NASA Rover Perseverance lands on Mars

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TO UPDATE: NASA successful landed his Perseverance rover on the surface of Mars. Read more about it here.

NASA is hours away from its most ambitious Mars mission to date. The US space agency will attempt to land the Perseverance rover after a journey of more than six months on the red planet.

Perseverance was built by NASA’s Jet Propulsion Laboratory in California and is the fifth and most technologically advanced rover the agency plans to deploy on the surface of Mars for nearly two years. The rover and its spaceship are equipped with two dozen cameras to capture its expedition. The robot is full of scientific instruments to measure the geology of the planet – and hopefully they collect samples that NASA plans to return to Earth one day.

“Mars stimulates our imaginations and has been part of our dreams for many decades. Persistence balances on the long history of systematic science-driven exploration of Mars,” said Dr. Thomas Zurbuchen, deputy administrator of NASA’s Directorate for Scientific Missions, in a briefing before landing.

The rover is scheduled to touch down at about 3:55 p.m. ET.

Since launch on a United Launch Alliance Atlas V rocket on July 30, Perseverance has traveled 293 million miles to reach Mars. The rover is about the size of a small car, weighs about a ton in total, and is 10 feet long by 9 feet wide by seven feet tall. It has a robotic arm that grows to be about 7 feet long, the end of which has a robotic hand that has a camera, chemical analyzer, and rock drill.

“We want to land on Mars … and with the cameras switched on, so that the whole world is inspired by us,” said Zurbuchen.

The landing will include what NASA engineers call the “Seven Minutes of Terror”. This is the time it takes to enter the Martian atmosphere and descend to the surface. It is known as such because it takes 11 minutes for communication from the rover back to earth. This means that the spaceship and the rover must carry out the landing autonomously for the time delay.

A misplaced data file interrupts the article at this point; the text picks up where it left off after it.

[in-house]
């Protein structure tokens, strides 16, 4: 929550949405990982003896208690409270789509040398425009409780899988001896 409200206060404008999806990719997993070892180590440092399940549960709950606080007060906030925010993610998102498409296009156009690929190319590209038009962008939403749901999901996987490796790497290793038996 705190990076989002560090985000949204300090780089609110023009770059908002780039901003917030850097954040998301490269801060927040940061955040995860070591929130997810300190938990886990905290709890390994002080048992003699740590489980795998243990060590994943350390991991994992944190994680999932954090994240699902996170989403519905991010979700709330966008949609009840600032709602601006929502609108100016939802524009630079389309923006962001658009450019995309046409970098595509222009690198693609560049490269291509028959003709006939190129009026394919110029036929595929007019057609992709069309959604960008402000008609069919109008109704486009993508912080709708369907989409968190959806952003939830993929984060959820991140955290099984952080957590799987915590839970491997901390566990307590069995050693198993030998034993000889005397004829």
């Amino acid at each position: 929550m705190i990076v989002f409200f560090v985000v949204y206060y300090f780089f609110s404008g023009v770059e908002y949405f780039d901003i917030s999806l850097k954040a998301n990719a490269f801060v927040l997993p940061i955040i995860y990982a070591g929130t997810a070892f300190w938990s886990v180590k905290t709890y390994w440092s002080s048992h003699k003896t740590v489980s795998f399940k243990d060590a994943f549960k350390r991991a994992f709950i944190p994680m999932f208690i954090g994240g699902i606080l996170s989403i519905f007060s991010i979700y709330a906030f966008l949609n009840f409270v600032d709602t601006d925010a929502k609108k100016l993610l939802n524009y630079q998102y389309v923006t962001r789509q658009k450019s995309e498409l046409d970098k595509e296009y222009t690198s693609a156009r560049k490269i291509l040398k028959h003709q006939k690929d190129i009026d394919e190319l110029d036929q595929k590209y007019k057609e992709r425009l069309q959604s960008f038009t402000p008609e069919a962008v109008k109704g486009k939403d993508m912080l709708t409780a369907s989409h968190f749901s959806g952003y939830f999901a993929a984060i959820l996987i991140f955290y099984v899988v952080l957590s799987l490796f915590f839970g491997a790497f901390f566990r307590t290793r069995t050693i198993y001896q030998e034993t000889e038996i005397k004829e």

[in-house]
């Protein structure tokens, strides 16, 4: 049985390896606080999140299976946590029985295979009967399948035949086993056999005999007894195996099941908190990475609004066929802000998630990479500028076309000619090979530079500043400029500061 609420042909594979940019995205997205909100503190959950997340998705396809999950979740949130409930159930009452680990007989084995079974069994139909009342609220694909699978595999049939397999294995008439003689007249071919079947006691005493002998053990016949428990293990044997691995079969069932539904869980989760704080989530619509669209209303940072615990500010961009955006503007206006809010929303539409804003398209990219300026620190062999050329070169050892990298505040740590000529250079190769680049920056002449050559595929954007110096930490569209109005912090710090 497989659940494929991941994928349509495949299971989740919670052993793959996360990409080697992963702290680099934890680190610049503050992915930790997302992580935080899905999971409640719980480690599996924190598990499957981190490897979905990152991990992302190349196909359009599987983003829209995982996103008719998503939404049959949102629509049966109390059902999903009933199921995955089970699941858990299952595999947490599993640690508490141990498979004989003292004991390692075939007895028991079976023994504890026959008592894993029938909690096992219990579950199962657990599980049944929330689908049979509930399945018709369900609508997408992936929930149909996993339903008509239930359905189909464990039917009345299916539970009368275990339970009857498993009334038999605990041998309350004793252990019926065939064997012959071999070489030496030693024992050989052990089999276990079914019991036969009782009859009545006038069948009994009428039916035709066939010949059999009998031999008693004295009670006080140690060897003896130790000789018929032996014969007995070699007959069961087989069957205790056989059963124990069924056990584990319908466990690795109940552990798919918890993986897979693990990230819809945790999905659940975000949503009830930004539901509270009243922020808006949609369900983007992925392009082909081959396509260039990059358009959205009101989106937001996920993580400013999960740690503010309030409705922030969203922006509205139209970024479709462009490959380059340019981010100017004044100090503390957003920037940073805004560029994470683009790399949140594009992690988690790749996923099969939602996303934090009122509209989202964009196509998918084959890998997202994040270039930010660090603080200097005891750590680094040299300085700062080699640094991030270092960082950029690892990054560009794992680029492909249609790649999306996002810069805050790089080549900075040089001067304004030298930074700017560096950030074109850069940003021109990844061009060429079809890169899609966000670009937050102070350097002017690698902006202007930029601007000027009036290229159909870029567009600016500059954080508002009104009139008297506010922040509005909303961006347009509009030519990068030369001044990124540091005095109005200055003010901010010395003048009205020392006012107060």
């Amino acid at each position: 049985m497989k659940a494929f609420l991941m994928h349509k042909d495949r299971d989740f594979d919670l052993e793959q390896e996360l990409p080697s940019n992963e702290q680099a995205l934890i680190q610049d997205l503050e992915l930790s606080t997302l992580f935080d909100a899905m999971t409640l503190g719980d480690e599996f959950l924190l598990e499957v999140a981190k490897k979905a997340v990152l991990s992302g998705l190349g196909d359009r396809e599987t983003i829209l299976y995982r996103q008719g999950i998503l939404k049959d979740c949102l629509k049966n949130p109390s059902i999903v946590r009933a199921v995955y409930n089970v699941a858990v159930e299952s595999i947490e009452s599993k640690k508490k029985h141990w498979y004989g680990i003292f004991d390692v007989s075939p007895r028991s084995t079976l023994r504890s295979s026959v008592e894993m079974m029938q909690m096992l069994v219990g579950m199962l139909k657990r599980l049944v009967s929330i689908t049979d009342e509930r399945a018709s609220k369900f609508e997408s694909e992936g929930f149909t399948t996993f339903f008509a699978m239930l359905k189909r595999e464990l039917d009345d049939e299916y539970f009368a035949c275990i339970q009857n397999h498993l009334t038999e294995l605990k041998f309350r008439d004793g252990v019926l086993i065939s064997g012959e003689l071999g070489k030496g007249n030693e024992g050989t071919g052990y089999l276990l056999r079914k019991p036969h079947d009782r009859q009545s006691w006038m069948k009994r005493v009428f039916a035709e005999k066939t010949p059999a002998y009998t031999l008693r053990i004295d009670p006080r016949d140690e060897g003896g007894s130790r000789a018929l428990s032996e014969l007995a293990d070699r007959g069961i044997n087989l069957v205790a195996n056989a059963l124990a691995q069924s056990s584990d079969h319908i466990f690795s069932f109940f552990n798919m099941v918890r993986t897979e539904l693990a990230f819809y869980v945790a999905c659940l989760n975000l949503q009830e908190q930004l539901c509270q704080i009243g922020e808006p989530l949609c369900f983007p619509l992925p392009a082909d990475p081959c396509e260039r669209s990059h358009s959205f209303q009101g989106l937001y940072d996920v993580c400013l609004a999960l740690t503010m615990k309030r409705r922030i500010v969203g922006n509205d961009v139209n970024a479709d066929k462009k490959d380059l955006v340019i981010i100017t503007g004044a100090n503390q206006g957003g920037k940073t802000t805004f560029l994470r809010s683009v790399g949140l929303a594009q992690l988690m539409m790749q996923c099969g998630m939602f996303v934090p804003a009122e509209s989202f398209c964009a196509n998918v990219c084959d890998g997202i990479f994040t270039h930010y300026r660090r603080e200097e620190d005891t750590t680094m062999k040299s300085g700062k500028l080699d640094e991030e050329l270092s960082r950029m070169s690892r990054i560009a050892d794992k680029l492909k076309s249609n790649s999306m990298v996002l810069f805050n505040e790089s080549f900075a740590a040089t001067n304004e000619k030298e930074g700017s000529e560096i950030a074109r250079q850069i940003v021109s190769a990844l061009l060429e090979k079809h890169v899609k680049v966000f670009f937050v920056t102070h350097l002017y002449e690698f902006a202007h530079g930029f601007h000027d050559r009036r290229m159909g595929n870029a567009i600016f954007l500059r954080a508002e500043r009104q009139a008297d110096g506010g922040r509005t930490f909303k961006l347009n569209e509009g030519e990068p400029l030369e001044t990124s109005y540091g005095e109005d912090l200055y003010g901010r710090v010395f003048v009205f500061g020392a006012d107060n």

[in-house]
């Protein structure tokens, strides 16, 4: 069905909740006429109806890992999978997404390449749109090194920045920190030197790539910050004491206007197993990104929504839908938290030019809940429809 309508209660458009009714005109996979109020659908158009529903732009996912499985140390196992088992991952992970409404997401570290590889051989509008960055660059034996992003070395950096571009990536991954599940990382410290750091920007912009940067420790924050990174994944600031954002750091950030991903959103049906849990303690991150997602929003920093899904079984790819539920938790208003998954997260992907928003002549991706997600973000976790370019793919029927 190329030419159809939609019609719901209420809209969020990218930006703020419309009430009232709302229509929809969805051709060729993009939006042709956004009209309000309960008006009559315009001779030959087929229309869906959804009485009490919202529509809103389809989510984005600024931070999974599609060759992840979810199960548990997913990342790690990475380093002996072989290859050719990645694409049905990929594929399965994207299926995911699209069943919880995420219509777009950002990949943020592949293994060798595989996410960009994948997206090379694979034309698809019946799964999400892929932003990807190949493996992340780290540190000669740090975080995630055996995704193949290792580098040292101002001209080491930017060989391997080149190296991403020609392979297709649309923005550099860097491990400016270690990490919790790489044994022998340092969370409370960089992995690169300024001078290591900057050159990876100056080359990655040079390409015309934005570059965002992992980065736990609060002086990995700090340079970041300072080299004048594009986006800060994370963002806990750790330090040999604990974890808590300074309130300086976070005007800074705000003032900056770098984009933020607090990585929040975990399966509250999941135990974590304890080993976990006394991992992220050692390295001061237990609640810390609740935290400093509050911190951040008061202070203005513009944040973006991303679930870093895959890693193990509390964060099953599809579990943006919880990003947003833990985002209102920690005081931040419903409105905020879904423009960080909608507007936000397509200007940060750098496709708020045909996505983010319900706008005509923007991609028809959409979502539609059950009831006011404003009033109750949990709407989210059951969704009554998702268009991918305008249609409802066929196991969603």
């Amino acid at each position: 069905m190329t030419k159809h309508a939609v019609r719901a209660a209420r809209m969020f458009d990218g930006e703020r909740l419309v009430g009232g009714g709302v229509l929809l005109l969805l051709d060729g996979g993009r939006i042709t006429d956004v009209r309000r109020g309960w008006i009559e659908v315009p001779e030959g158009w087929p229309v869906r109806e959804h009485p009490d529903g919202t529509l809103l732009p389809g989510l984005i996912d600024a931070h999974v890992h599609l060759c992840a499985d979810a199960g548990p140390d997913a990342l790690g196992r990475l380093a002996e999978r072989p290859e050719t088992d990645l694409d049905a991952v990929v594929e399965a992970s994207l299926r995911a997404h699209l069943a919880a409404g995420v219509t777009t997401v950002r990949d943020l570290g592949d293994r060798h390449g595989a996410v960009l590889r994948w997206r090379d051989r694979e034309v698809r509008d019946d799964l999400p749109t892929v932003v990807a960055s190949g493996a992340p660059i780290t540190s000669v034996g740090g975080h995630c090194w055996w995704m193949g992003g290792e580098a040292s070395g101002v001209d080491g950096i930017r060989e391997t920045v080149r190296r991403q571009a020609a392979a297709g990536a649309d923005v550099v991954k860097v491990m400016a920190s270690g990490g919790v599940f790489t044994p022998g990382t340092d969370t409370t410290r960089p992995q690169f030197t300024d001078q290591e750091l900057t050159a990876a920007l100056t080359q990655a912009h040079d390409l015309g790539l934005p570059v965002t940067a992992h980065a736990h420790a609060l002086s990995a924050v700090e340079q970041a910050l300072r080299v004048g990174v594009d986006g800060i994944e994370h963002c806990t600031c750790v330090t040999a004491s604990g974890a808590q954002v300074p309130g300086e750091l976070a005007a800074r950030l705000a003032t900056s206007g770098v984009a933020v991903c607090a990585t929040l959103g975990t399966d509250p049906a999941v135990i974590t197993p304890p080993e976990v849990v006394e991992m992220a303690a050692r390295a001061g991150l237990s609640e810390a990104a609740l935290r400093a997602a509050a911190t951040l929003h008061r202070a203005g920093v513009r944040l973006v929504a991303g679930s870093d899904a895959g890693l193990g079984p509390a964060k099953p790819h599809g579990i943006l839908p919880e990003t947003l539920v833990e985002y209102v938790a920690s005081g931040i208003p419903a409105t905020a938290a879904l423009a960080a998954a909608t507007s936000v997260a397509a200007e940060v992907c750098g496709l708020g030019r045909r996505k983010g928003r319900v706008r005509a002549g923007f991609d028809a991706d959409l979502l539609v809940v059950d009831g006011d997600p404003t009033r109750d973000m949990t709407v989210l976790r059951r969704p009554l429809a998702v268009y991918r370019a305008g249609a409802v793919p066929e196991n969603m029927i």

An animation of the Mars rover Perseverance entering the atmosphere of the red planet in a protective spaceship.

NASA / JPL-Caltech

Erisa Stilley, co-head of operations for entry, descent and landing systems at NASA’s JPL, explained how the landing process is carefully coordinated after the rover has entered the atmosphere.

“Once the persistence on the parachute drops, we can now let go of the heat shield that protected us on entering and for the first time. [autonomously] Turn on the radar and start looking at the ground, “Stilley said in a pre-landing briefing.

Perseverance then uses a boarding pass and searches an area with properties worth about 120 soccer fields on the surface to find the safest spot to land.

“That happens in the 2.4 seconds it takes endurance to send commands to separate from the rear hull and start a free fall,” Stilley said.

“When we have this knowledge and we’re done with our free fall, we’ll fire the missiles,” added Stilley. “We’re going from 170 mph to about two at that point [miles per hour] while we slow down and prepare for the ‘sky crane’ maneuver. “

Persistence will take photos in entry time, which Stilley said NASA is hoping to “produce some images we’ve never seen before”.

This illustration shows the events in the final minutes of the nearly seven-month journey NASA’s Perseverance Rover takes to Mars

NASA / JPL-Caltech

The rover wants to land in the Jezero crater, a 45 km wide basin in the northern hemisphere of Mars. It’s a place NASA believes a body of water the size of Lake Tahoe was flowing. NASA’s science team is hoping that the ancient river delta may have received organic molecules and other potential signs of microbial life that Perseverance will attempt to detect with its instruments.

NASA invested around $ 2.4 billion to build and launch the Perseverance mission. Another $ 300 million is expected to land and operate the rover on the surface of Mars.

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